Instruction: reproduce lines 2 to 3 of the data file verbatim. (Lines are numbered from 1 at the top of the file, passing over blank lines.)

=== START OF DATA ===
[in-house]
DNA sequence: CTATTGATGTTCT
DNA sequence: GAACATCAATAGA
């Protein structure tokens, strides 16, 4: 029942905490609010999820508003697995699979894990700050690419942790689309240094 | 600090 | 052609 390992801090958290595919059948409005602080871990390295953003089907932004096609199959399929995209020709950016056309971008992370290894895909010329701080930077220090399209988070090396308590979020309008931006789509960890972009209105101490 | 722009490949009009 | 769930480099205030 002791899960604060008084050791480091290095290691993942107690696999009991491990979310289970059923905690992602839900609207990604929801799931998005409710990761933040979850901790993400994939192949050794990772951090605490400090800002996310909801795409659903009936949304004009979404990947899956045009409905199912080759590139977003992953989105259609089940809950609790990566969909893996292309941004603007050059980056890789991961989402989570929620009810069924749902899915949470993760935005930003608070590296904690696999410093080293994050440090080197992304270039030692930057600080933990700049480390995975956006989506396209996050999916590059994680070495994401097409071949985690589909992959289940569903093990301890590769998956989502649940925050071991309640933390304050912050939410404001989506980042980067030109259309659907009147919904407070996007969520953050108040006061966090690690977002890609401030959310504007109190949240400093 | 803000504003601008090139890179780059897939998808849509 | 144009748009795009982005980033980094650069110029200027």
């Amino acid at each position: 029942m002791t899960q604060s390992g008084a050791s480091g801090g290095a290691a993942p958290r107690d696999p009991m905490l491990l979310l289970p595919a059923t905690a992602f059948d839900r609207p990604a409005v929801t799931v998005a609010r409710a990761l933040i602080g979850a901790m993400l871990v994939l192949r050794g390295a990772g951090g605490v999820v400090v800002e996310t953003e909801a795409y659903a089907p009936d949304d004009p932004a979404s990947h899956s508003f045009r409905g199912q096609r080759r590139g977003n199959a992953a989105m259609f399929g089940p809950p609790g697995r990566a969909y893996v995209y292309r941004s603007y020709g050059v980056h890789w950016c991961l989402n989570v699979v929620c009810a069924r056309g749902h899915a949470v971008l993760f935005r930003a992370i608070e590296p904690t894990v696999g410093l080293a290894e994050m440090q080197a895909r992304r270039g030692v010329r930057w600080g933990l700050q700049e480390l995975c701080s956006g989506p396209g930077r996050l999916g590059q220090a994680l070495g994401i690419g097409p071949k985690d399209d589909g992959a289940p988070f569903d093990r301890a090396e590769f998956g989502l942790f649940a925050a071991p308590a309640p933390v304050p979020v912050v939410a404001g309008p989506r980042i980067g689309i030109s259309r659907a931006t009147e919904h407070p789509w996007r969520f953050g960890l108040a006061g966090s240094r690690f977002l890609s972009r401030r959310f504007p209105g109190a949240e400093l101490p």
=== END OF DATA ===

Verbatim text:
DNA sequence: CTATTGATGTTCT
DNA sequence: GAACATCAATAGA